I like spiders. Sorry I should correct that. I like English spiders. I don’t know if my Mom’s absurd arachnophobia acted as reverse psychology when I was growing up. She would scream and cry at the sighting of a harmless house spider and we would have to remove the offending creature from the room. As a result I have never been afraid of spiders… until I came to
. North Carolina
I was given a reason to be afraid within a week of being here. After driving to the wrong community pool for a weekend, then refused admission (wrong wrist band!), we realized the green roof we could see from our garden was our pool club house – literally at the end of the garden and across the road. Gardens here have no fences so it became a daily trek across the weird grass (it is grass Jim but not as we know it) and across the road to the pool. I vaguely remember flicking my foot across my other leg in response to seeing an insect leap up and land on my calf. I might have been less casual about it had I known I would have a purple tennis ball size festering lump of pus there within a day. It stood out amongst the numerous hideous mosquito bites I had already acquired. I decided to always drive to the pool from then on. I also decided to check out spiders on the internet and was sorry when I did.
The weather in the summer is amazing - 100°F and 85% humidity brings with it some pretty weird critters. Poisonous snakes aside there are some deadly spiders. The well known one is the ‘Black Widow’. Common in these parts! We went to the fantastic and free North Carolina Museum of Natural Sciences in
and looked at one close up. There was a weird man perched by the exhibit... waiting for unsuspecting tourists. He told my then four year old son ‘See one of these and you are dead!’ My son looked at him with one of those hesitant shocked half smiles that would translate into a polite 'Oh really!' and a hasty retreat if he was an adult or a less polite ‘Fuck off, you nutter’. Instead the smile floundered and his lips turned into a nervous wail for his mommy! My son now behaves like my mother when he sees a spider. The man heckled me as we walked away, ‘they love your dark holes and fuse boxes’. I hoped he was still talking spiders. As far as I was aware I hadn’t got a spider in there but I would have to ensure better husbandry from now on! Raleigh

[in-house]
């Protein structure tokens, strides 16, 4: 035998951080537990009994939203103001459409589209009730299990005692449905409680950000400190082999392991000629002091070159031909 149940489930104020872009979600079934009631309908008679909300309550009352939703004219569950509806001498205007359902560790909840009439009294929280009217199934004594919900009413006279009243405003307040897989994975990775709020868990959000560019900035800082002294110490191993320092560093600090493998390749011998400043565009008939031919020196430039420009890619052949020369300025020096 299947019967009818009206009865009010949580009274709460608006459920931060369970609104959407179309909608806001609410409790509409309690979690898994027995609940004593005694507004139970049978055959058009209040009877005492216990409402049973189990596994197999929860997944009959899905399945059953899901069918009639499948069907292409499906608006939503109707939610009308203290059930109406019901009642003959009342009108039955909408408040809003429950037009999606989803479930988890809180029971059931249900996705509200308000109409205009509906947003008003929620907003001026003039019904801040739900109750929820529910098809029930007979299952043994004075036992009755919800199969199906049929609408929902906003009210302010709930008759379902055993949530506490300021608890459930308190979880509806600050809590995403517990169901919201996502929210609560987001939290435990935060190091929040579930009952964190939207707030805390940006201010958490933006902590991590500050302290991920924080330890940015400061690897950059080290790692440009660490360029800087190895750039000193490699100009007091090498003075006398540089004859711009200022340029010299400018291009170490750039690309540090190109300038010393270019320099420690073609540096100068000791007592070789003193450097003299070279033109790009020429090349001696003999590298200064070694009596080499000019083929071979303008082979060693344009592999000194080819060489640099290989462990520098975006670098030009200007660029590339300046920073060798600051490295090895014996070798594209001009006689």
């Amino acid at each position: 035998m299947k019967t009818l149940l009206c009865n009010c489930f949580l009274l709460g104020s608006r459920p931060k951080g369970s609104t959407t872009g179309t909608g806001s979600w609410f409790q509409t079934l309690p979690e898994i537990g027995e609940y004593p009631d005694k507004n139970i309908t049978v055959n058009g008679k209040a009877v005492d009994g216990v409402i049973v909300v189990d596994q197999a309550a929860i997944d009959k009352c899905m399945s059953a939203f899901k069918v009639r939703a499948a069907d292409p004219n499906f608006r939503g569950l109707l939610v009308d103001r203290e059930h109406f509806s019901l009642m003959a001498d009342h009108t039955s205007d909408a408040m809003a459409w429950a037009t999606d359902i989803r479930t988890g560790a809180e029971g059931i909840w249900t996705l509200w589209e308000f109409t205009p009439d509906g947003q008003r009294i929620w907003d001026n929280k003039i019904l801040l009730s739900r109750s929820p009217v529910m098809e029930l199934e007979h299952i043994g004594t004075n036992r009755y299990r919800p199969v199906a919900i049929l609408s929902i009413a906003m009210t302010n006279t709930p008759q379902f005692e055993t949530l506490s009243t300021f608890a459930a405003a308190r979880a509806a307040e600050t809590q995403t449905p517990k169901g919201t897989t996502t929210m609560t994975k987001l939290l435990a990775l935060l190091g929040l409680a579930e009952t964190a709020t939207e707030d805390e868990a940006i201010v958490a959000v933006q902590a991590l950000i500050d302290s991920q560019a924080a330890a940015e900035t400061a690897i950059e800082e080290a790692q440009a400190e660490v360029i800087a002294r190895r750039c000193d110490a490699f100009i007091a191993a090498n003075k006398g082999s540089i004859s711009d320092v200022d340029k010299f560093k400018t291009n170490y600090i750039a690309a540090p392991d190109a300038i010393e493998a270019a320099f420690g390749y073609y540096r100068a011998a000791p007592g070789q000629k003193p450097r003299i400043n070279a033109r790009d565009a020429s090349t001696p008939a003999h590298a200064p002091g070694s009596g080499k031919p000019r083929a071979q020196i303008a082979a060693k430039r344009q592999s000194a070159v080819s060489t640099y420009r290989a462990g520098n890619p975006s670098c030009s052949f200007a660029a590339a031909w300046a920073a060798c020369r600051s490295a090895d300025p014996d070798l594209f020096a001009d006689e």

Even more disconcerting here is the ‘Brown Reclusive’. Bites from these spiders can be deadly. Like the deadly snakes, it can be difficult to tell a Reclusive. Like Black Widows and the pattern on Copperhead snakes, they have an hour-glass shape. Boys, be warned – the hour glass shape is alluring but dangerous!!! If you see a spider out and about it may not be a reclusive, although if it refuses to engage in small talk it may be! One way to tell is they have six eyes (instead of 8)…I’ll just go get my magnifying glass.
One day at the pool a little spider was drowning. My instinct was to save it. I scooped it out and plopped it onto the side of the pool. It reared up at me waving its legs in an aggressive manor. Looking at me with its numerous eyes…too tiny to count! I should have just sqidged it like I see most Americans do. It isn’t natural for me to want to kill spiders – they eat other unsavoury critters in the house. Although judging by the insects I have seen here, spiders would have to be huge to eat them! We had resident cicadas last summer in the garage. It was deafening in there for weeks. One day at the pool my son refused to go up the steps of the waterslide. I went over to find a Praying Mantis on the hand rail. The life guard came over to move it and it flew at him. He nearly fell down the stairs. This thing was around 7 inches long. Would have taken a few spiders to munch on that!
I have grown to adore the little frogs that sit on the windows at night in the summer time. They come to catch the insects attracted to the house lights. They make a right racket but they eat nasty critters. So far no one has told me they are poisonous!
Spiders that are poisonous are even more worrying than snakes. They are smaller and harder to spot. I have just been on a kamikaze rummage in the garage (pronounced ga…rrrrrarrrjg ish here). We still have unpacked boxes from the
. They might forever remain that way given the high risk of a colony of Brown Reclusives moving in. ‘Oh look – undisturbed boxes with lots of private nooks and crannies for shy types – lets set up home’. Actually –given my natural aversion to housework they might consider the whole of the house worth colonizing – they might put little signs out for their friends saying ‘Safe vacuum free zone’. My only hope is that being reclusive they live alone and have no mates! UK